Engaging a Conversation

 

Diagram of engaging a conversation. Options for approaching: Understand authority as constructed. Determine a text's apparent rhetorical situation (audience, purpose, context, etc.). Consider the affordances of genres/media as platforms for different conversations. Engage with texts responsibly in a variety of ways. Trace a common thread - make a conversation visible. Options for doing: Data visualization. Survey design; conducting interviews. Unpacking an author's assumptions; engage with quotations.

 

In this move, students learn to identify, describe, and interact with (engage) an intellectual conversation. This conversation need not feature “academic” (scholarly) voices necessarily, but it should feature a complex issue of critical importance. In this move, students synthesize what more than one author or speaker has articulated and make a conversation about the issue visible to their audience. They may begin situating themselves in that conversation, but they are not necessarily intervening into it. They may respond to a text or texts (of varying media), but they aren’t creating “original” arguments or answers.

Information Literacy Threshold Concepts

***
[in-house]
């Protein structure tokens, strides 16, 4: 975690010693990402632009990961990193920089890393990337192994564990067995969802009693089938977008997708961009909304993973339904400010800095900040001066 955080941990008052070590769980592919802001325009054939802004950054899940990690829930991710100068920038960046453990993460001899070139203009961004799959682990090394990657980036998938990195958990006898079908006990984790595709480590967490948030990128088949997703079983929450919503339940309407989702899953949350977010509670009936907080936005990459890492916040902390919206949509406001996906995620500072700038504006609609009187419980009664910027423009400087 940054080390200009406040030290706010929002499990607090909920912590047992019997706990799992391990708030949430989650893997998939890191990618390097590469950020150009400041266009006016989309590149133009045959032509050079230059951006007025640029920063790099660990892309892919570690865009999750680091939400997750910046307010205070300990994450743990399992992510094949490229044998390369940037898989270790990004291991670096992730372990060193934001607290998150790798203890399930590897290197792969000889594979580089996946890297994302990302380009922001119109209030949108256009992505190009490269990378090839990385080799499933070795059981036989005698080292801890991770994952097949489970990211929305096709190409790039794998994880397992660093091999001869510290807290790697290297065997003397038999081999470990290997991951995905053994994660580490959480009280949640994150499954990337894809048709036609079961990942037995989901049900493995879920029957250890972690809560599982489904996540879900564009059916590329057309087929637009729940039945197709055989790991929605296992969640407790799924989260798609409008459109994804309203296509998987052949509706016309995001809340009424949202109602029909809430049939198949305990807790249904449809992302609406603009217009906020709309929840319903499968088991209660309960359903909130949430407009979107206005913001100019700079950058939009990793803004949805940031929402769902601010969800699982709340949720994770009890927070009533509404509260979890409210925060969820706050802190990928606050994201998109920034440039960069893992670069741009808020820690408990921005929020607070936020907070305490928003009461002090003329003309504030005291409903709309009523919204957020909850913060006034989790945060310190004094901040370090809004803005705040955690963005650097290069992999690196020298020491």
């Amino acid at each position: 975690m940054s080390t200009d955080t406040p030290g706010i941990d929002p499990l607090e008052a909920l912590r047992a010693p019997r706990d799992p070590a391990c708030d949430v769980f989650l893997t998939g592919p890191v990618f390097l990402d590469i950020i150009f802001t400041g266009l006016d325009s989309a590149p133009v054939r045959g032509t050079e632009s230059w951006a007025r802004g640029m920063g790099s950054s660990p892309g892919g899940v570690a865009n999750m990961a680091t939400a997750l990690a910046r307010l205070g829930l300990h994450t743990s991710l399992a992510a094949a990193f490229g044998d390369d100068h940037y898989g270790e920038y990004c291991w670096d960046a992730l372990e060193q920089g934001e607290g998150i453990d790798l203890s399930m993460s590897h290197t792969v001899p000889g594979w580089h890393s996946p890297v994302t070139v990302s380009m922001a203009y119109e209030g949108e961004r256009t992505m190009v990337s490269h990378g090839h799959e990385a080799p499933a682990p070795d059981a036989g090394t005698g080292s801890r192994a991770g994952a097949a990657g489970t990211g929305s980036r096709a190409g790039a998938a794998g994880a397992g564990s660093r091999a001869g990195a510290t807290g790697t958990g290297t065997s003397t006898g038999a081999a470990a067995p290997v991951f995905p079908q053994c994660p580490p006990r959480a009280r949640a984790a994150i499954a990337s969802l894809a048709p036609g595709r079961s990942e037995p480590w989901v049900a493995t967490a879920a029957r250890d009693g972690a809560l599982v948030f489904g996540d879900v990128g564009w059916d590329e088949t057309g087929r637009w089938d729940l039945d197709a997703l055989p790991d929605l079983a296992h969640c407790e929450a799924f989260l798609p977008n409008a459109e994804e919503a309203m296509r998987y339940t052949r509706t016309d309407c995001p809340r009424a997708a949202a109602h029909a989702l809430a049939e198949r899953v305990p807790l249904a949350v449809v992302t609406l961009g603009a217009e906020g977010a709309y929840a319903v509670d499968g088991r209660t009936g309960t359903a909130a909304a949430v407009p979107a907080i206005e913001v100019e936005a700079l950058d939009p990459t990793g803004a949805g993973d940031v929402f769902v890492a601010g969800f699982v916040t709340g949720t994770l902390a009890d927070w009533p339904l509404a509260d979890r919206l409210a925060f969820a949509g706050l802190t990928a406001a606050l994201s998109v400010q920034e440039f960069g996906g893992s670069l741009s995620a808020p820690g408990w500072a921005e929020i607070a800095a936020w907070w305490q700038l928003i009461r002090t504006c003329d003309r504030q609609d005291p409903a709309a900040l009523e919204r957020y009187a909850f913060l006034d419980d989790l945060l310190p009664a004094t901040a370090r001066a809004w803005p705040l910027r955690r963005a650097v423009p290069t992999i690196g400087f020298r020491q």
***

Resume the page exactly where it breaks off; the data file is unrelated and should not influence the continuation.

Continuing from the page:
• Authority is constructed and contextual
  • Scholarship as conversation

Habits of Mind

  • Openness
  • Persistence
  • Responsibility
  • Metacognition
  • Engagement

Examples

Assignment Writing Goals Engage Conversation
Literature review Make a conversation visible - understand authority as constructed Show relationship between several authors
Annotated bibliography Make a conversation visible - understand authority as constructed Describe each source and its relationship to each other
Podcast Consider affordances of podcasts for a conversation “Moderating” a panel of authors/sources
Research map Trace a common thread - determine a text’s rhetorical situation Track an academic conversation nonlinearly
Response Essay Understand authority as constructed - engage with texts responsibly - determine a text’s rhetorical situation Situate oneself in conversation with a particular text

 

Resources

Scholarly Bibliography

Bizup, Joseph. “BEAM: A Rhetorical Vocabulary for Teaching Research-Based Writing.” Rhetoric Review, vol. 27, no. 1, 2008, pp. 7286.

Howard, Rebecca Moore, et al. “Writing from Sources, Writing from Sentences.” Writing and Pedagogy, vol. 2, no. 2, pp. 177–192.

Salvatori, Mariolina. “Conversations with Texts: Reading in the Teaching of Composition.” College English, vol. 58, no. 4, 1996, pp. 440–54.

Sommers, Nancy, and Saltz, Laura. “The Novice as Expert: Writing the Freshman Year.” College Composition and Communication, vol. 56, no. 1, 2004, pp. 124–149.

 

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